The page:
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6 tips to help you break up with fast fashion

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Podcaster, writer and content creator Fionnuala Jay is a pop-culture enthusiast and sustainable style queen. Here, she shares six tips for breaking up with fast fashion.

I’ve always been obsessed with fashion and clothes. However, as I got older, I found the love waning; nothing fit properly, pieces fell apart after a few wears, and trend cycles changed at the blink of an eye.

This, paired with my increasing awareness of the climate crisis, meant a decision had to be made. My shopping habits were having a massive impact on the environment, without the trade off of even enjoying the clothes I was buying.

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With that in mind, I set myself a challenge: no fast fashion purchases for a year. I would try, where possible, to buy secondhand (socks and jocks aside) to see if I could reignite my love for my wardrobe and implement more sustainable habits.

And that I did! For just over a year, I was able to avoid purchasing new clothes. After a short break, I restarted my no fast fashion journey in 2021 and it’s been ongoing ever since.

If you’re looking to break up with fast fashion, here are my top tips:

1. Clear out your wardrobe

The most sustainable wardrobe is the one you already own, and a clear out will remind you of all the pieces you have. Organise what you want to keep and what you want to get rid of.

When it comes to your ‘get rid of’ pile, you’re going to want to consider a few things. Is it of donatable quality? Does it require a repair or alterations? You become responsible for an item’s life cycle when you purchase it.

Ensure that anything sellable or eligible for donation remains in circulation. You can do this through charity shop donations, resale, or even through a clothes swap shop. If your items are no longer in good enough condition to sell, contact animal shelters to see what material donations they take.

After all other options have been exhausted, or your item is not fit for sale or donation, you can throw it out – but be sure to look up textile recycling options in your area.

With your ‘keep’ pile, identify the gaps in your wardrobe that you’d like to fill – are you heading into autumn without a decent coat? That way, you can plan your shopping more efficiently. Similarly, keep an eye for items you have doubles of, e.g. a denim jacket, so you know not to be tempted by any other jackets on sale.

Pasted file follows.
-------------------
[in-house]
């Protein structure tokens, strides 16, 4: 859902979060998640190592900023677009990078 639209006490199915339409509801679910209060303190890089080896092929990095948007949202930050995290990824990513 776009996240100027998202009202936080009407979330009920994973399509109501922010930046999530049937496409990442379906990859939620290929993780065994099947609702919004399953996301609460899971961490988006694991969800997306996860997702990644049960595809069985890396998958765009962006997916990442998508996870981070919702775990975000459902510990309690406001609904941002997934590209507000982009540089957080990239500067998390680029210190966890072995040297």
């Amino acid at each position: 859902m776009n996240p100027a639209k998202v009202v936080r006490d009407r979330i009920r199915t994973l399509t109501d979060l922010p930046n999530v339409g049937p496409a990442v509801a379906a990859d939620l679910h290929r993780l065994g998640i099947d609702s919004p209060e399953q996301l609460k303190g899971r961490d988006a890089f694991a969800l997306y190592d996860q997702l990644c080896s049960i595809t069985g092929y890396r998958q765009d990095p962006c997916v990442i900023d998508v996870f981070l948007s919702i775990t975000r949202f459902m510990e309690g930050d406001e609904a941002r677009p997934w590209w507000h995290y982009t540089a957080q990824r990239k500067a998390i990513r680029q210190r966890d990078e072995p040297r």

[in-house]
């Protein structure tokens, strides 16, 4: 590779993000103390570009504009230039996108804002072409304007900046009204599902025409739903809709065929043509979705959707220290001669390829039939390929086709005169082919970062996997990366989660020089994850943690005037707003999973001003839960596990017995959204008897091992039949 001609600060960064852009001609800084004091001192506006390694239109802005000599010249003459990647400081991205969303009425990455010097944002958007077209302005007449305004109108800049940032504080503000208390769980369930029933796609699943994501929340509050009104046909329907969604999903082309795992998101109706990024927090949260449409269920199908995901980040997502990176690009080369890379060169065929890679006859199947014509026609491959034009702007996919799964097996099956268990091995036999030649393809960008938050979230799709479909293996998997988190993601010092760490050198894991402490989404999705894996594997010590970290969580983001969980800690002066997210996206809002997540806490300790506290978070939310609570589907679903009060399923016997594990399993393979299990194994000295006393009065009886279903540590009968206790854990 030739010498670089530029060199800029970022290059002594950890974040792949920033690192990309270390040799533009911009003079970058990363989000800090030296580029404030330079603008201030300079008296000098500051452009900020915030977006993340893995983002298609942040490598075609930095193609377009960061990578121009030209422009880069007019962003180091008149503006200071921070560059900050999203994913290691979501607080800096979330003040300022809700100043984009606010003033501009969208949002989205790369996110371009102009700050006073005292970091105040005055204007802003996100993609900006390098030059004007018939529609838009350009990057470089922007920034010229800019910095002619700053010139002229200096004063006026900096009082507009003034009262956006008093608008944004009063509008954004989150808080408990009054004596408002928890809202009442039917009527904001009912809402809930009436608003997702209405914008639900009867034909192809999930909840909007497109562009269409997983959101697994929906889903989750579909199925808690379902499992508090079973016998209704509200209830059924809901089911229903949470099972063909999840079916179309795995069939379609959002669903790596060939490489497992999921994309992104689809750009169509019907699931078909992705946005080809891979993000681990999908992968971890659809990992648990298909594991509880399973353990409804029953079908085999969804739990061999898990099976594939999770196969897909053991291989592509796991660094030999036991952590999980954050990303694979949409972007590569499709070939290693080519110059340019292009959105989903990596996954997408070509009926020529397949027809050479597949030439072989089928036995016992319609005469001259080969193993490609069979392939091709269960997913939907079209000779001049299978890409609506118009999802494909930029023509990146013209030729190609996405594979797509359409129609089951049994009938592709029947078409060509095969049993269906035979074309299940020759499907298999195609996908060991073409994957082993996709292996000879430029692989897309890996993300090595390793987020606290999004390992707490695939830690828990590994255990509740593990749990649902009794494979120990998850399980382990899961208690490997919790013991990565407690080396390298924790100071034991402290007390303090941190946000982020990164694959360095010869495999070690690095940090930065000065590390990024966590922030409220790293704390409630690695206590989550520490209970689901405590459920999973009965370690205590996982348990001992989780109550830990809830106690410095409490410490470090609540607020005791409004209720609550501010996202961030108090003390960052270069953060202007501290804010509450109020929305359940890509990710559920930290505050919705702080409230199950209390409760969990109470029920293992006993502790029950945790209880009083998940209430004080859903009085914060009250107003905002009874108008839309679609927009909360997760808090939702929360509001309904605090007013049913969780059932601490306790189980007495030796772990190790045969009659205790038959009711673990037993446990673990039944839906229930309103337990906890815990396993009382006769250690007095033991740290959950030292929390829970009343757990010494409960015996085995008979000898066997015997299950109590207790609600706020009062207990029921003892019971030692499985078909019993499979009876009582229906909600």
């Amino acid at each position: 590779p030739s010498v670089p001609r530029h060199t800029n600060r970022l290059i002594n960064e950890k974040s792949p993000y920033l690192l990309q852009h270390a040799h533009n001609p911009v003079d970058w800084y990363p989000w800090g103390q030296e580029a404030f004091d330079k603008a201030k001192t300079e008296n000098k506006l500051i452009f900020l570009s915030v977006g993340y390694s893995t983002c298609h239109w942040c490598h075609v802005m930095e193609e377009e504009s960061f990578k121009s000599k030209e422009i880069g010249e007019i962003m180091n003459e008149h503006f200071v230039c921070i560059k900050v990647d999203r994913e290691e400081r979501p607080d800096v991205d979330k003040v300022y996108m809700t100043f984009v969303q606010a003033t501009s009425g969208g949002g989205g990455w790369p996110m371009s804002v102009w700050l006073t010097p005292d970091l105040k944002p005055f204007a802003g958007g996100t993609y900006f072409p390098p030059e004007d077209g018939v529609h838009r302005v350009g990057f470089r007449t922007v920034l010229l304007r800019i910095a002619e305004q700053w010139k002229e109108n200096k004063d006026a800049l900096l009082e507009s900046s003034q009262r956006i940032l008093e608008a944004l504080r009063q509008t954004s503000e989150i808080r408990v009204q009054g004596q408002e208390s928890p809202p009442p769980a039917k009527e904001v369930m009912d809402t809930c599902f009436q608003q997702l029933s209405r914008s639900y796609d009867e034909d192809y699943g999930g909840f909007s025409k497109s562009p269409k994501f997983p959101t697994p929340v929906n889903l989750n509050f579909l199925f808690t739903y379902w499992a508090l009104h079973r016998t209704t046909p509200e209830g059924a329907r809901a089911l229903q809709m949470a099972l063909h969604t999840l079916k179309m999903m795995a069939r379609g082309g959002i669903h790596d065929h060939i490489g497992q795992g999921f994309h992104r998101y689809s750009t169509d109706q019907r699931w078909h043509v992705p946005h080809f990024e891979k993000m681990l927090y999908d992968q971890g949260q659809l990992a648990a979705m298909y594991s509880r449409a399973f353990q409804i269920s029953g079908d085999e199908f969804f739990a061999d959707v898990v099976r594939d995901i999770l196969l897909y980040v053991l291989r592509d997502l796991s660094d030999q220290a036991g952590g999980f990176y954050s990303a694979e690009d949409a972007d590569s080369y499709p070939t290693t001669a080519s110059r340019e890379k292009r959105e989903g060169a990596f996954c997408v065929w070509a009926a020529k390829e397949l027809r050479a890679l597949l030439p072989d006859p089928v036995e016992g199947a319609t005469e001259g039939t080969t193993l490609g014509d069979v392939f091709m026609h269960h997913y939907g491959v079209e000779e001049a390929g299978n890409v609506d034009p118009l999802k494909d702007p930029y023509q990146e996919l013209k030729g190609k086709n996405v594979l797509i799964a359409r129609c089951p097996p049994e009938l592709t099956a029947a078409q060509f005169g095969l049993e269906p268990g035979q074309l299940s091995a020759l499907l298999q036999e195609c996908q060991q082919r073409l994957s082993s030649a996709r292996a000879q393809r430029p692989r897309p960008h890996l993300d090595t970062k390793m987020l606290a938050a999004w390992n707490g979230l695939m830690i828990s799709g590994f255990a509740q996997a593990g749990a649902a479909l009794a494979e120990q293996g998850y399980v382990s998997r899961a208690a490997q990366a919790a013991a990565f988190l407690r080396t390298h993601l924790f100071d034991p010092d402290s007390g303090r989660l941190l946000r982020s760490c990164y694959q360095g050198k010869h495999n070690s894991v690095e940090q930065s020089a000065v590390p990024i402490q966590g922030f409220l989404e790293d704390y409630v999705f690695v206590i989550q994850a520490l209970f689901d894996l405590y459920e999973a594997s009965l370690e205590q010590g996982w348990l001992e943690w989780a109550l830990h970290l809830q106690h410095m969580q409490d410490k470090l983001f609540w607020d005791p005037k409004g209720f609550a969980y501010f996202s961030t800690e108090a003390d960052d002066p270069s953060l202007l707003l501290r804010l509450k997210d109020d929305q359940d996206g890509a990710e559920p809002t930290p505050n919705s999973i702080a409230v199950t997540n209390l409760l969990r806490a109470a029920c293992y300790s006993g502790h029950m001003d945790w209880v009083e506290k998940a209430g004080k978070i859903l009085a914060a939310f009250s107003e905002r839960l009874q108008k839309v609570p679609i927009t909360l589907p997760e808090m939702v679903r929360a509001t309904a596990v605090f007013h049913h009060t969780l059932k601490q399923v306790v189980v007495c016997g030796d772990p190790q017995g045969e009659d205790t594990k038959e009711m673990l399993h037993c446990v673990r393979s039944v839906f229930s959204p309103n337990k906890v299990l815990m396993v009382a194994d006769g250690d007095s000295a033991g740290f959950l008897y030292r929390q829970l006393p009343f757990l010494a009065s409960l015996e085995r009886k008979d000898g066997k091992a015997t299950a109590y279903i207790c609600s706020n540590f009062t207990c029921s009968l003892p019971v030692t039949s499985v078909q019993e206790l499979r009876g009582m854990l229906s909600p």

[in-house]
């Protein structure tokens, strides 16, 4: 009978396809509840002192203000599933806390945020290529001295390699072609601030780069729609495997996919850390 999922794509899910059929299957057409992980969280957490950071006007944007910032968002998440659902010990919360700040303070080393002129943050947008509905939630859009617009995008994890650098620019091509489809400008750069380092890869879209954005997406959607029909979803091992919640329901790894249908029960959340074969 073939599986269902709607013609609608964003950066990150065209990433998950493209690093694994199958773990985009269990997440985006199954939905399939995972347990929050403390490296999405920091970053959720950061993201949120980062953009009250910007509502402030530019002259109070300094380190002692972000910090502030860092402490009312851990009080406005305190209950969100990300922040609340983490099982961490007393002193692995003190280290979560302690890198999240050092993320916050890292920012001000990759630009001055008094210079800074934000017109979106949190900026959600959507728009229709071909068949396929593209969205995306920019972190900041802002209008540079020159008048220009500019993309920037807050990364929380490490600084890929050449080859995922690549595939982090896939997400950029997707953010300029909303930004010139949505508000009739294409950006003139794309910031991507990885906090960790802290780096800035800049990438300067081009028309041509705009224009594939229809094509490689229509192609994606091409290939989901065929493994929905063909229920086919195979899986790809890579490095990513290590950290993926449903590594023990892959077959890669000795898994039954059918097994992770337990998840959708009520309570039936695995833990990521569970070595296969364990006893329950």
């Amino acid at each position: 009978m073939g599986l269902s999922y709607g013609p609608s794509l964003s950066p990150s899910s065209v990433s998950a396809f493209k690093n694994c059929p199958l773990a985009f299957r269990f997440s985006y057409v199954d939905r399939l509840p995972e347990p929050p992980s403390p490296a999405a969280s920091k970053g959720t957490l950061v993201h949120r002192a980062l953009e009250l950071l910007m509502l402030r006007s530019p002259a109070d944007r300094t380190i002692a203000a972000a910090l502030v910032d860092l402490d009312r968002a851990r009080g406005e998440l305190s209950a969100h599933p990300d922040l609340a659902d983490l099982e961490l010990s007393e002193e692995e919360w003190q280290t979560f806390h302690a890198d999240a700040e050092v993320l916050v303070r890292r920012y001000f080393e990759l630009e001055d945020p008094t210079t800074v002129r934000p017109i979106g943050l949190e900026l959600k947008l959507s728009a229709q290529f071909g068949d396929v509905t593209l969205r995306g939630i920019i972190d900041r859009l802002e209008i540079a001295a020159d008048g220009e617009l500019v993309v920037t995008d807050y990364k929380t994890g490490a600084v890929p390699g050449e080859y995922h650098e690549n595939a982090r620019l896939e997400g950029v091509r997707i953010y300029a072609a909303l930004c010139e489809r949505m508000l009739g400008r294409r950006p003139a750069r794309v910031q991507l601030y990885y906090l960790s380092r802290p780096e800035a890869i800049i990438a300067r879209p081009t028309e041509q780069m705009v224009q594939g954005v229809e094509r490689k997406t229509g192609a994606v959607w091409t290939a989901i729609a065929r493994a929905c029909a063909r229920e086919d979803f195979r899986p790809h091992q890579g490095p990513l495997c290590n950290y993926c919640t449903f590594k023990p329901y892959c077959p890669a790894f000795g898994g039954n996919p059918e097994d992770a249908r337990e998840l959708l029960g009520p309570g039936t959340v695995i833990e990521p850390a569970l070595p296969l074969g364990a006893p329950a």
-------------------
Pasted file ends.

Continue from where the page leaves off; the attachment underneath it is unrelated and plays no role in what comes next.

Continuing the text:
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2. Set yourself a goal

If you’re someone who shops frequently, it’s important to set a realistic goal for reducing your fast fashion consumption so that you don’t fall at the first hurdle.

A year might feel like too lofty a task for for some – feel free to choose a shorter time period or simply reduce the amount you’re shopping. Challenge yourself to shop your own wardrobe before filling your basket with bits.

Check in with yourself and your goal after a month. How do you feel? How much money have you saved? What pieces did you find that you’d forgotten about?

Ultimately, this challenge should be about reducing the amount you shop and having fun with fashion again. Don’t use the goal as the stick to beat yourself with – any reduction will have an impact.

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3. Unsubcribe and unfollow

If you find yourself massively tempted by online sales and influencer hauls, you need to remove the temptation.

Unsubscribe to any fast fashion brands’ newsletters you might be subscribed to. Mute or unfollow fashion influencers that promote fast fashion and overconsumption. This should help stop impulse purchasing.

4. Get to know your local vintage and charity shops

The charity retail sector is booming right now. By purchasing from a charity shop, you’re getting a snazzy second-hand bargain, while supporting the great work of the charity in question.

Occasionally, charity shops might not be as organised as your usual high street store. They also don’t boast the same level of stock. With that, it’s important to go in with the right mindset – are you looking for something specific or simply having a browse?

I love a good peruse, but there’s no point in buying something from a charity shop because it’s cheap, if I’m not going to wear it.

When it comes to vintage, Ireland is home some of the best in store and online vintage sellers, like Jenny Vander, Spice Vintage, Yaaasss Vintage, A Store Is Born, Nine Crows, Loot, Agité Closet … the list goes on!

All of these stores have different ways of selling – familiarise yourself with them and their stock. Another thing to consider is that vintage tends to run smaller size-wise.

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5. Get on the apps

There is a huge secondhand marketplace out there waiting to be explored.

Sites like Thriftify, Depop, Vestiaire, and good old eBay make it accessible to buy, sell and search for secondhand clothes.

Top tip: If there’s a fashion item you’re desperate for, screenshot a picture of it and search for it on Google Lens. That way, you can get label and designer details to aid your search on secondhand sites.

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6. Consider renting for your next big occasion

The rental market is having a moment right now. Gone are the days of buying endless dress options as a wedding guest – now, people are renting amazing designer dresses for a fraction of the cost.

Check out rental places like Happy Days, Rented Threads, Drobey, Rag Revolution, The Rental Reform, Gúna Rentals and Soha, who offer dress and accessory rentals for whatever your big day out is.

Good luck, and happy secondhand shopping!

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